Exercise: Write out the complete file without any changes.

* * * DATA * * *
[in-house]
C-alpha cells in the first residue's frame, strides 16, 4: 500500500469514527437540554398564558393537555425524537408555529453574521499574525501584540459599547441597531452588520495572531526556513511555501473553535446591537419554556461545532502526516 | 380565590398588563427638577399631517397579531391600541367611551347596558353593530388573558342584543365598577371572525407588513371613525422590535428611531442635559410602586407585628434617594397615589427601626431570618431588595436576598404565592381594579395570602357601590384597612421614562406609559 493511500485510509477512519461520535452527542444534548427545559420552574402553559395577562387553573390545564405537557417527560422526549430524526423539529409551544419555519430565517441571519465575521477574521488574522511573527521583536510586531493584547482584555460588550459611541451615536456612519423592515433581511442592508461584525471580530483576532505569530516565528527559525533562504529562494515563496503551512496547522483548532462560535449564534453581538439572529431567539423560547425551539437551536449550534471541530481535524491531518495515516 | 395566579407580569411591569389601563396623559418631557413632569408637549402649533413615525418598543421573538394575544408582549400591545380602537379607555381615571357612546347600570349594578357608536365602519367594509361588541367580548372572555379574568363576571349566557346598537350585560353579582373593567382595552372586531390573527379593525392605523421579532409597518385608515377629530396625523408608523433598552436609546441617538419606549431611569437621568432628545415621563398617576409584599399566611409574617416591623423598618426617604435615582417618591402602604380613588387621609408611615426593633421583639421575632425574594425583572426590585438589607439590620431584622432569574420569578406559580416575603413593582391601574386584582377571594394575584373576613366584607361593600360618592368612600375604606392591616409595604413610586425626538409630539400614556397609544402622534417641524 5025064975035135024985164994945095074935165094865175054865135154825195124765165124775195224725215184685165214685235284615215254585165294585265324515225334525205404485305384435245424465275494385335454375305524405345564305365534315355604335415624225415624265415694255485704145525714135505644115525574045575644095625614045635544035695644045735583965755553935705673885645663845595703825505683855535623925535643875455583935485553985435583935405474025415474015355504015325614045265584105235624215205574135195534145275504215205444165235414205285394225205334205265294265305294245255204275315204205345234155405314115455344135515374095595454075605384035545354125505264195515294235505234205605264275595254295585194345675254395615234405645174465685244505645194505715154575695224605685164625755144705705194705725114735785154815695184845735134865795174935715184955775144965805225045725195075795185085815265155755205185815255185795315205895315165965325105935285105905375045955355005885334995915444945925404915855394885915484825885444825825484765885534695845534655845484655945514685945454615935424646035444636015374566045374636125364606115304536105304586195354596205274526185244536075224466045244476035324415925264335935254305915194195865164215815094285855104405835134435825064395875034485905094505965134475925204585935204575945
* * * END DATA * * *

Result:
[in-house]
C-alpha cells in the first residue's frame, strides 16, 4: 500500500469514527437540554398564558393537555425524537408555529453574521499574525501584540459599547441597531452588520495572531526556513511555501473553535446591537419554556461545532502526516 | 380565590398588563427638577399631517397579531391600541367611551347596558353593530388573558342584543365598577371572525407588513371613525422590535428611531442635559410602586407585628434617594397615589427601626431570618431588595436576598404565592381594579395570602357601590384597612421614562406609559 493511500485510509477512519461520535452527542444534548427545559420552574402553559395577562387553573390545564405537557417527560422526549430524526423539529409551544419555519430565517441571519465575521477574521488574522511573527521583536510586531493584547482584555460588550459611541451615536456612519423592515433581511442592508461584525471580530483576532505569530516565528527559525533562504529562494515563496503551512496547522483548532462560535449564534453581538439572529431567539423560547425551539437551536449550534471541530481535524491531518495515516 | 395566579407580569411591569389601563396623559418631557413632569408637549402649533413615525418598543421573538394575544408582549400591545380602537379607555381615571357612546347600570349594578357608536365602519367594509361588541367580548372572555379574568363576571349566557346598537350585560353579582373593567382595552372586531390573527379593525392605523421579532409597518385608515377629530396625523408608523433598552436609546441617538419606549431611569437621568432628545415621563398617576409584599399566611409574617416591623423598618426617604435615582417618591402602604380613588387621609408611615426593633421583639421575632425574594425583572426590585438589607439590620431584622432569574420569578406559580416575603413593582391601574386584582377571594394575584373576613366584607361593600360618592368612600375604606392591616409595604413610586425626538409630539400614556397609544402622534417641524 5025064975035135024985164994945095074935165094865175054865135154825195124765165124775195224725215184685165214685235284615215254585165294585265324515225334525205404485305384435245424465275494385335454375305524405345564305365534315355604335415624225415624265415694255485704145525714135505644115525574045575644095625614045635544035695644045735583965755553935705673885645663845595703825505683855535623925535643875455583935485553985435583935405474025415474015355504015325614045265584105235624215205574135195534145275504215205444165235414205285394225205334205265294265305294245255204275315204205345234155405314115455344135515374095595454075605384035545354125505264195515294235505234205605264275595254295585194345675254395615234405645174465685244505645194505715154575695224605685164625755144705705194705725114735785154815695184845735134865795174935715184955775144965805225045725195075795185085815265155755205185815255185795315205895315165965325105935285105905375045955355005885334995915444945925404915855394885915484825885444825825484765885534695845534655845484655945514685945454615935424646035444636015374566045374636125364606115304536105304586195354596205274526185244536075224466045244476035324415925264335935254305915194195865164215815094285855104405835134435825064395875034485905094505965134475925204585935204575945